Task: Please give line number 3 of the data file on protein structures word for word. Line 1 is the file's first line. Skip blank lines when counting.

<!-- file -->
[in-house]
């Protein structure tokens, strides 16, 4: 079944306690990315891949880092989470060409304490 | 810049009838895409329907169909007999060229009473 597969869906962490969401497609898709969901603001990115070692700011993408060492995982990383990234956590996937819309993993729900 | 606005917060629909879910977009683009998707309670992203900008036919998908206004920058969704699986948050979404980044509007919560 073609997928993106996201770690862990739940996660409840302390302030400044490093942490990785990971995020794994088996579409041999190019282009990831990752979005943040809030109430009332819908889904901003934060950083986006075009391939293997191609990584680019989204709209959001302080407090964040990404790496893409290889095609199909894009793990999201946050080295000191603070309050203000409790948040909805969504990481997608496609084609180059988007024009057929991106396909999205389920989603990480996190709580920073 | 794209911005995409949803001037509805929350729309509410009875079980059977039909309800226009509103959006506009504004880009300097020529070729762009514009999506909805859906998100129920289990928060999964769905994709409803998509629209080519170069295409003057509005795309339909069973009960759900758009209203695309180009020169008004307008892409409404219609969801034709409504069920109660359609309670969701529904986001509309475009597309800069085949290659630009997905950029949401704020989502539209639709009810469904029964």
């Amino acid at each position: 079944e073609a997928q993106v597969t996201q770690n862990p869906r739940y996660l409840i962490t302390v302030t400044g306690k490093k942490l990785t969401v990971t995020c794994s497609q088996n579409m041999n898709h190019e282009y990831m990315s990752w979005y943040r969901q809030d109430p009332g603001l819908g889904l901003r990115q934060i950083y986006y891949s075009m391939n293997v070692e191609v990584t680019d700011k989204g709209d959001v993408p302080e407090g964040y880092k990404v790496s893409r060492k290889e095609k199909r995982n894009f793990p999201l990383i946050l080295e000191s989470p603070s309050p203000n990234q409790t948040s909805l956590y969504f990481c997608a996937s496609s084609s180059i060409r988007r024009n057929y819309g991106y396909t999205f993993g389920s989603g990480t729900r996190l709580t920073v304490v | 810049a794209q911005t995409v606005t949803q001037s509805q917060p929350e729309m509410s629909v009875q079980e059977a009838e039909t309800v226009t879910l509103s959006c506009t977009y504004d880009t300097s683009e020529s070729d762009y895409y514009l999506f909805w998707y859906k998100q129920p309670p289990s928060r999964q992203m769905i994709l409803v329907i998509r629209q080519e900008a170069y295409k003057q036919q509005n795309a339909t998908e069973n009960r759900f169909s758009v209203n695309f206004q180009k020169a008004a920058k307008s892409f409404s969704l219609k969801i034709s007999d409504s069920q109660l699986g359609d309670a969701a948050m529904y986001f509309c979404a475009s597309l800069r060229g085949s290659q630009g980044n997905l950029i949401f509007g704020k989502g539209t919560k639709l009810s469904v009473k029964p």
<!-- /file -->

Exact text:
């Amino acid at each position: 079944e073609a997928q993106v597969t996201q770690n862990p869906r739940y996660l409840i962490t302390v302030t400044g306690k490093k942490l990785t969401v990971t995020c794994s497609q088996n579409m041999n898709h190019e282009y990831m990315s990752w979005y943040r969901q809030d109430p009332g603001l819908g889904l901003r990115q934060i950083y986006y891949s075009m391939n293997v070692e191609v990584t680019d700011k989204g709209d959001v993408p302080e407090g964040y880092k990404v790496s893409r060492k290889e095609k199909r995982n894009f793990p999201l990383i946050l080295e000191s989470p603070s309050p203000n990234q409790t948040s909805l956590y969504f990481c997608a996937s496609s084609s180059i060409r988007r024009n057929y819309g991106y396909t999205f993993g389920s989603g990480t729900r996190l709580t920073v304490v | 810049a794209q911005t995409v606005t949803q001037s509805q917060p929350e729309m509410s629909v009875q079980e059977a009838e039909t309800v226009t879910l509103s959006c506009t977009y504004d880009t300097s683009e020529s070729d762009y895409y514009l999506f909805w998707y859906k998100q129920p309670p289990s928060r999964q992203m769905i994709l409803v329907i998509r629209q080519e900008a170069y295409k003057q036919q509005n795309a339909t998908e069973n009960r759900f169909s758009v209203n695309f206004q180009k020169a008004a920058k307008s892409f409404s969704l219609k969801i034709s007999d409504s069920q109660l699986g359609d309670a969701a948050m529904y986001f509309c979404a475009s597309l800069r060229g085949s290659q630009g980044n997905l950029i949401f509007g704020k989502g539209t919560k639709l009810s469904v009473k029964p």